What we expectScattered storms are expected to form and/or move into the Mid-South from the west during the late evening, most likely after 8-9pm. Some of these cells will likely form into one or more "mini-lines" of storms as they race northeast at 50-60 mph. This is the more uncertain part of the forecast. There is a "lid" or cap on the atmosphere this afternoon, keeping storms from forming. If this cap is not broken before the main line gets here, these scattered storms may NOT form. We expect to see something - we just don't know the degree to which these storms will form and how strong they may get.
However, much more certain is that a squall line will be moving across Arkansas during the late evening hours and will move through the metro probably between midnight and 2am. The line will also be moving rapidly east and will be followed by a period of heavy rain and embedded thunderstorms. Most of the rain should be gone from the metro by sunrise.
For a complete forecast, including what to expect in the next 7 days, click here.
Primary threatsIn any storms that form ahead of the main squall line, all forms of severe weather will be possible, including damaging wind in excess of 60 mph, large hail, and tornadoes. In the squall line, the most likely form of severe weather will be 60-80 mph straight-line wind and brief "spin-up" tornadoes that can occasionally form within the line, as well as hail. Any storms behind the line are not expected to be severe, but heavy rain will be likely for a few hours after the squall line (which will also bring torrential rain). Total rainfall amounts could exceed 1-2" in a short period of time and flash flooding is possible, though not particularly likely due to the fast movement of the storms.
Call to actionDo not wait until a warning is issued to prepare for severe weather. Prepare NOW before the threat is on us, including having at least one way of receiving warning information while you sleep. That should NOT include expecting to hear outdoor warning sirens. With wind blowing and rain pouring while you sleep, you will likely NOT hear them. They are called outdoor sirens for a reason (it's not because they are located outdoors).
- Make sure your NOAA Weather Radio has fresh batteries (despite earlier issues with Weather Radio, they are fully functional at this time)
- Have your cell phone charged in case the power goes out.
- Have flashlights, candles, or other portable light sources ready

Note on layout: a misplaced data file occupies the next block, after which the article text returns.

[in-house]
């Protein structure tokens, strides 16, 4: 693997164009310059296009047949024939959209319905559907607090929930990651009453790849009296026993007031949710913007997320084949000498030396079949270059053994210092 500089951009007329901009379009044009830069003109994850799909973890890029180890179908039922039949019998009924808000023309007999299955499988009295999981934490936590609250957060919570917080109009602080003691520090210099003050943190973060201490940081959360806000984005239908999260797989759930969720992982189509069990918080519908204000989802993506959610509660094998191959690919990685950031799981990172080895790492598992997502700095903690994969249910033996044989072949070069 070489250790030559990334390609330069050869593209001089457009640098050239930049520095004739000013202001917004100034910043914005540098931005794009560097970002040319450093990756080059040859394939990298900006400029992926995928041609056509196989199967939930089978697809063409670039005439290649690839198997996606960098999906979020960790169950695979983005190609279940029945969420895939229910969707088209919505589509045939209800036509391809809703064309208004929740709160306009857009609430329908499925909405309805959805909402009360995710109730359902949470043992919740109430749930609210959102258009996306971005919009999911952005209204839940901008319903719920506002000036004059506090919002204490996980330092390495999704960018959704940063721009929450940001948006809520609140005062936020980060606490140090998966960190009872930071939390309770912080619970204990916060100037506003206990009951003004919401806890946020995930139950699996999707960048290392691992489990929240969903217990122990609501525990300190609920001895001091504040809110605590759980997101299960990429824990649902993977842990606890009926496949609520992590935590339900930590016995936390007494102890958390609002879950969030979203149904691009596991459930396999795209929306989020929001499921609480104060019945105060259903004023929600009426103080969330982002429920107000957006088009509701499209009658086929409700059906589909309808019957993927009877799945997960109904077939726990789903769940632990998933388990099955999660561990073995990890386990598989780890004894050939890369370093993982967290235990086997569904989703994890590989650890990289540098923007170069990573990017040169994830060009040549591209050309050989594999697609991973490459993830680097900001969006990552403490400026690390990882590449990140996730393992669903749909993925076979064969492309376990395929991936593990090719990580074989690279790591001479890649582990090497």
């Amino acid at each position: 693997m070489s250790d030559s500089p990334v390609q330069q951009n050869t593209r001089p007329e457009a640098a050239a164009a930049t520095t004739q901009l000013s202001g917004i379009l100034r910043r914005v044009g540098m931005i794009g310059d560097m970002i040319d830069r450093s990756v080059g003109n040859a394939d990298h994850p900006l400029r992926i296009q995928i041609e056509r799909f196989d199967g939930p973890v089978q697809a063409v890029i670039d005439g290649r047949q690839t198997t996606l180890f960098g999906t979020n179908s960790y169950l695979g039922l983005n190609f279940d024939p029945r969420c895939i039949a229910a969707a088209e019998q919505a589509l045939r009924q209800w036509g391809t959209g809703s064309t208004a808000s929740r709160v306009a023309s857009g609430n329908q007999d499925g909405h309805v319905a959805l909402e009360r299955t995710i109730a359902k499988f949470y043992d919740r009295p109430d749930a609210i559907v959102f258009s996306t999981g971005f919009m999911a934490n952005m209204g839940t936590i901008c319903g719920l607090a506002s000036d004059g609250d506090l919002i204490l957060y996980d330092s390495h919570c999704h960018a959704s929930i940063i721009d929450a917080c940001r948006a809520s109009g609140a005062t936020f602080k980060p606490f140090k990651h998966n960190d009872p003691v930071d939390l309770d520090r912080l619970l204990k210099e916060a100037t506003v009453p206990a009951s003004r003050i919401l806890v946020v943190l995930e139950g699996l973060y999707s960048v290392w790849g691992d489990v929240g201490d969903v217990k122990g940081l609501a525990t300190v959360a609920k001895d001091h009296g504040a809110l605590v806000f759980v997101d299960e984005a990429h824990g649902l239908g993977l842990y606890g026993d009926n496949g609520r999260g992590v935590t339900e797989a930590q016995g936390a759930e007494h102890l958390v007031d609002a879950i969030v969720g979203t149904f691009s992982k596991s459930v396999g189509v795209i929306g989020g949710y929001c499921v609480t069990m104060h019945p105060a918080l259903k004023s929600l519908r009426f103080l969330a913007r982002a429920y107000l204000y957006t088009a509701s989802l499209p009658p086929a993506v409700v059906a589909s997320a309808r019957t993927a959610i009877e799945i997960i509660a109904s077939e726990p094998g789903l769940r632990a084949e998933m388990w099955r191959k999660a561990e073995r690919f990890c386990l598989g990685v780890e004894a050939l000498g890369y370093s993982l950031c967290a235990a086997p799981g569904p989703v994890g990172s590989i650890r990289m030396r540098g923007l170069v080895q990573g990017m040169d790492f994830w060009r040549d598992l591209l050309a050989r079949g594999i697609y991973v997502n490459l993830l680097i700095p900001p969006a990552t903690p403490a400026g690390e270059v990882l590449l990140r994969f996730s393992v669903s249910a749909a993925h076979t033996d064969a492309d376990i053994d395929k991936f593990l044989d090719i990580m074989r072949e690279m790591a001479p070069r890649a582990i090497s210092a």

- Place shoes by your bed so you can slip them on if you need to take shelter
- Clear out your "safe place" in case a Tornado Warning is issued - downstairs, away from windows, preferably a small enclosed area like a closet or bathroom, or your storm shelter
- In your safe place, have flashlights and extra batteries and something to do to wait out the storm. If you have kids, also have shoes for them, bicycle helmets (for flying debris if God forbid something happens), something to occupy them, and maybe a snack and water or a drink.
Smartphone appsThe best way to get severe weather info if you have a smartphone is to download a weather warning app that will A) alert you for Severe Thunderstorm and Tornado Warnings, B) wake you up if you are asleep, and C) preferably warn you only if your location is under the warning. We don't care which one you get as long as it meets A and B, and preferably C. However, we highly recommend the MemphisWeather.net mobile app for iPhone and Android. The StormWatch+ feature within MWN meets all three criteria above, is reasonably priced, and the app contains a ton of other content that will keep you updated any time you need good, reliable, LOCAL information that you won't find on a "national" app produced by an out-of-town provider with no customer support. Download the app and get used to it's features. You'll be glad you did if the power goes out and storms are overhead!
App note: For iPhone/iPad users, to hear the wake-me-up feature of StormWatch+, do NOT silence your phone. Apple does not allow sound from push notifications when a device is silenced. For Android users, push notification sounds will sound if your device is silenced.
This is a situation that should not be taken lightly. We have not been under a threat of this magnitude since last January. IF a Tornado Warning is issued for your home and you have children asleep, don't panic. Wake them and calmly head to your safe place. A reassuring voice and words go a long way to keeping everyone calm.
We'll provide continuous coverage of the storms via Facebook and Twitter (links below) tonight as long as there is a threat. We won't rest, so that you can!
Remember: be prepared, not scared!
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